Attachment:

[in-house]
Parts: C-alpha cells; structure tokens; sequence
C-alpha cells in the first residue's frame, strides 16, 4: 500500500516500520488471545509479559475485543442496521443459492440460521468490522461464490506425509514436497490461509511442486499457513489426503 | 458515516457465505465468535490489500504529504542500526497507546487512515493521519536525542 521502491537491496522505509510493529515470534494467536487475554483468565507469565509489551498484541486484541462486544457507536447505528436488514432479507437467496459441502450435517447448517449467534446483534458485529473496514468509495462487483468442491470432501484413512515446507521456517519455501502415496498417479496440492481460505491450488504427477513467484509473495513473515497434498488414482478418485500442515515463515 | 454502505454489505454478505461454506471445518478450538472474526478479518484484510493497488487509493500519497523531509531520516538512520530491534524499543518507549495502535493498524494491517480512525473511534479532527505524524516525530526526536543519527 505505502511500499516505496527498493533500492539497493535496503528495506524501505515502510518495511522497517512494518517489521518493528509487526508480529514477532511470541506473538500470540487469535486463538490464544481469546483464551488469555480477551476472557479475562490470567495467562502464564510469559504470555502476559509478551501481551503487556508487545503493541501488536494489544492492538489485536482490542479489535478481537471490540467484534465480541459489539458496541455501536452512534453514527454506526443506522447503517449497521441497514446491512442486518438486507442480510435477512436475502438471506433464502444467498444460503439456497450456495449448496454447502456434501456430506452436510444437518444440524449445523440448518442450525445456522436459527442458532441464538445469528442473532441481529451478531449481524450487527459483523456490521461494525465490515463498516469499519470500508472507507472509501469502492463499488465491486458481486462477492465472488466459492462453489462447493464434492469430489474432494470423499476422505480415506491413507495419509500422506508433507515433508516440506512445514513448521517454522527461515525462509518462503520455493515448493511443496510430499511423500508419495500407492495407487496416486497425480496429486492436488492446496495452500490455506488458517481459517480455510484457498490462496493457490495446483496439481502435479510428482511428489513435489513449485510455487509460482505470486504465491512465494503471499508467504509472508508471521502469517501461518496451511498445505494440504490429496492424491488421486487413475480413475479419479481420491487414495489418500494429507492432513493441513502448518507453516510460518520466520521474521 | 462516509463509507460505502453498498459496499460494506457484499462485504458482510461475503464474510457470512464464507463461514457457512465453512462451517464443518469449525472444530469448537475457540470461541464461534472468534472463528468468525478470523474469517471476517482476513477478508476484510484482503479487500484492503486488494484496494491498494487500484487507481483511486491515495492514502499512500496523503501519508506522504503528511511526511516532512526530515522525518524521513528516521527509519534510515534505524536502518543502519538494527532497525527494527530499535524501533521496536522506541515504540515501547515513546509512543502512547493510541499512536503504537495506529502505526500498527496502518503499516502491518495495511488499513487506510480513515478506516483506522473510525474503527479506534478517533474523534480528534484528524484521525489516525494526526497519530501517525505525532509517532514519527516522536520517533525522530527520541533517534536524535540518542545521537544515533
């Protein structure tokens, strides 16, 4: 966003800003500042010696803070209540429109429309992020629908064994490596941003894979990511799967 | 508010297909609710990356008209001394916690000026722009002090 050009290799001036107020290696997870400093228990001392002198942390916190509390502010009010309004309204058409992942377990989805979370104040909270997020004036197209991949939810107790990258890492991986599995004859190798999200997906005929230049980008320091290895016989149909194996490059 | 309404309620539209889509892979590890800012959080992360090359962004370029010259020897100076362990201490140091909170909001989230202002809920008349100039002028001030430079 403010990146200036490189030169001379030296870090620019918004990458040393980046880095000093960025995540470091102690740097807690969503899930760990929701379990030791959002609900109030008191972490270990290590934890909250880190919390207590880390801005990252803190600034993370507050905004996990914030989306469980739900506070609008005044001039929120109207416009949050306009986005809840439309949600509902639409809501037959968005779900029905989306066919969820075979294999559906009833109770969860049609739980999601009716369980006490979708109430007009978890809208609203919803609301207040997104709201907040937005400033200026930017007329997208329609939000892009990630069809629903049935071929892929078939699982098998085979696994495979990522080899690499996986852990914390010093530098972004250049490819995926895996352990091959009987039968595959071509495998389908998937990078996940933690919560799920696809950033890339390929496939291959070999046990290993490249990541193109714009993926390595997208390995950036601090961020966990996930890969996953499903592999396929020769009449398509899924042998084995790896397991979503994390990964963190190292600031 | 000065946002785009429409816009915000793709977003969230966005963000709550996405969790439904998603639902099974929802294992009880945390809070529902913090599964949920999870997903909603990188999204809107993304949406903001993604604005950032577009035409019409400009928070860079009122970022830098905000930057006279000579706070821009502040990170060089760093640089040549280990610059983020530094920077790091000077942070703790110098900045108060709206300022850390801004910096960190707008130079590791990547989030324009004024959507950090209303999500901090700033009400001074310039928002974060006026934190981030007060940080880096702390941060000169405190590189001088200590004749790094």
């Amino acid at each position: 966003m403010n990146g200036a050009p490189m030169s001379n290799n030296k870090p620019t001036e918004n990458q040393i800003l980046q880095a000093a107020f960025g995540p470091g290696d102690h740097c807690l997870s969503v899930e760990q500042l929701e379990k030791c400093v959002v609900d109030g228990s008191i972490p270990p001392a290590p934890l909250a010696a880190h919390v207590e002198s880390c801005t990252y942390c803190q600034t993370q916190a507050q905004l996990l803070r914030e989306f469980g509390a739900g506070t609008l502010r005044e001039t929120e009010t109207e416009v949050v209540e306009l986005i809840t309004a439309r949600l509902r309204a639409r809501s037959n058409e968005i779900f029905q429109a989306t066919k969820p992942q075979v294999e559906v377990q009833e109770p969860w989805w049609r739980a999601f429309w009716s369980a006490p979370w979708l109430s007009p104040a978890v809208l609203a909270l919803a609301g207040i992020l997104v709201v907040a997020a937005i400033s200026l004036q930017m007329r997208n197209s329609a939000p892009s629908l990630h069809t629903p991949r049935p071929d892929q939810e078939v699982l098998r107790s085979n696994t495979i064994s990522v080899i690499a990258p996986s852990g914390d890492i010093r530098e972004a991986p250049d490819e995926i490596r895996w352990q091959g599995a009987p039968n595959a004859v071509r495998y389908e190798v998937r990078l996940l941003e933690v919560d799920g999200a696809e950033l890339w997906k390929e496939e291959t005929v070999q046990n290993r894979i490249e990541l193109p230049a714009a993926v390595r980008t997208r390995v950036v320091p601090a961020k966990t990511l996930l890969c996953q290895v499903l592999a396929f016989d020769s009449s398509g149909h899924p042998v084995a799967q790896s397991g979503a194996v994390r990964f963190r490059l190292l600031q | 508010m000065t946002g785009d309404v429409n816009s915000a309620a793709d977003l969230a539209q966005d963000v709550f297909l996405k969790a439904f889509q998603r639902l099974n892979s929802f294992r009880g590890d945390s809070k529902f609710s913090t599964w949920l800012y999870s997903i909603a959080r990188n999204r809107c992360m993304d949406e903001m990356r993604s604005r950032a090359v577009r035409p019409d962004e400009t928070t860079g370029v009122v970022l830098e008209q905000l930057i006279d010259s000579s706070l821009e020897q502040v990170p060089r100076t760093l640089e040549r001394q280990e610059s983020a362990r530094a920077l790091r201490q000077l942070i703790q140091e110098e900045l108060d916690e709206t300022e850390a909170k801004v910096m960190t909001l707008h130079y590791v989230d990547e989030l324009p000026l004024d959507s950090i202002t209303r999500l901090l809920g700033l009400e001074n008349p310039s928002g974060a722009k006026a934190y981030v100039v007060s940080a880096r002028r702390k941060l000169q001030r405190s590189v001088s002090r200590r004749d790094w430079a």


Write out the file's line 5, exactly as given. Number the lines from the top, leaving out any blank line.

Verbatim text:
């Amino acid at each position: 966003m403010n990146g200036a050009p490189m030169s001379n290799n030296k870090p620019t001036e918004n990458q040393i800003l980046q880095a000093a107020f960025g995540p470091g290696d102690h740097c807690l997870s969503v899930e760990q500042l929701e379990k030791c400093v959002v609900d109030g228990s008191i972490p270990p001392a290590p934890l909250a010696a880190h919390v207590e002198s880390c801005t990252y942390c803190q600034t993370q916190a507050q905004l996990l803070r914030e989306f469980g509390a739900g506070t609008l502010r005044e001039t929120e009010t109207e416009v949050v209540e306009l986005i809840t309004a439309r949600l509902r309204a639409r809501s037959n058409e968005i779900f029905q429109a989306t066919k969820p992942q075979v294999e559906v377990q009833e109770p969860w989805w049609r739980a999601f429309w009716s369980a006490p979370w979708l109430s007009p104040a978890v809208l609203a909270l919803a609301g207040i992020l997104v709201v907040a997020a937005i400033s200026l004036q930017m007329r997208n197209s329609a939000p892009s629908l990630h069809t629903p991949r049935p071929d892929q939810e078939v699982l098998r107790s085979n696994t495979i064994s990522v080899i690499a990258p996986s852990g914390d890492i010093r530098e972004a991986p250049d490819e995926i490596r895996w352990q091959g599995a009987p039968n595959a004859v071509r495998y389908e190798v998937r990078l996940l941003e933690v919560d799920g999200a696809e950033l890339w997906k390929e496939e291959t005929v070999q046990n290993r894979i490249e990541l193109p230049a714009a993926v390595r980008t997208r390995v950036v320091p601090a961020k966990t990511l996930l890969c996953q290895v499903l592999a396929f016989d020769s009449s398509g149909h899924p042998v084995a799967q790896s397991g979503a194996v994390r990964f963190r490059l190292l600031q | 508010m000065t946002g785009d309404v429409n816009s915000a309620a793709d977003l969230a539209q966005d963000v709550f297909l996405k969790a439904f889509q998603r639902l099974n892979s929802f294992r009880g590890d945390s809070k529902f609710s913090t599964w949920l800012y999870s997903i909603a959080r990188n999204r809107c992360m993304d949406e903001m990356r993604s604005r950032a090359v577009r035409p019409d962004e400009t928070t860079g370029v009122v970022l830098e008209q905000l930057i006279d010259s000579s706070l821009e020897q502040v990170p060089r100076t760093l640089e040549r001394q280990e610059s983020a362990r530094a920077l790091r201490q000077l942070i703790q140091e110098e900045l108060d916690e709206t300022e850390a909170k801004v910096m960190t909001l707008h130079y590791v989230d990547e989030l324009p000026l004024d959507s950090i202002t209303r999500l901090l809920g700033l009400e001074n008349p310039s928002g974060a722009k006026a934190y981030v100039v007060s940080a880096r002028r702390k941060l000169q001030r405190s590189v001088s002090r200590r004749d790094w430079a």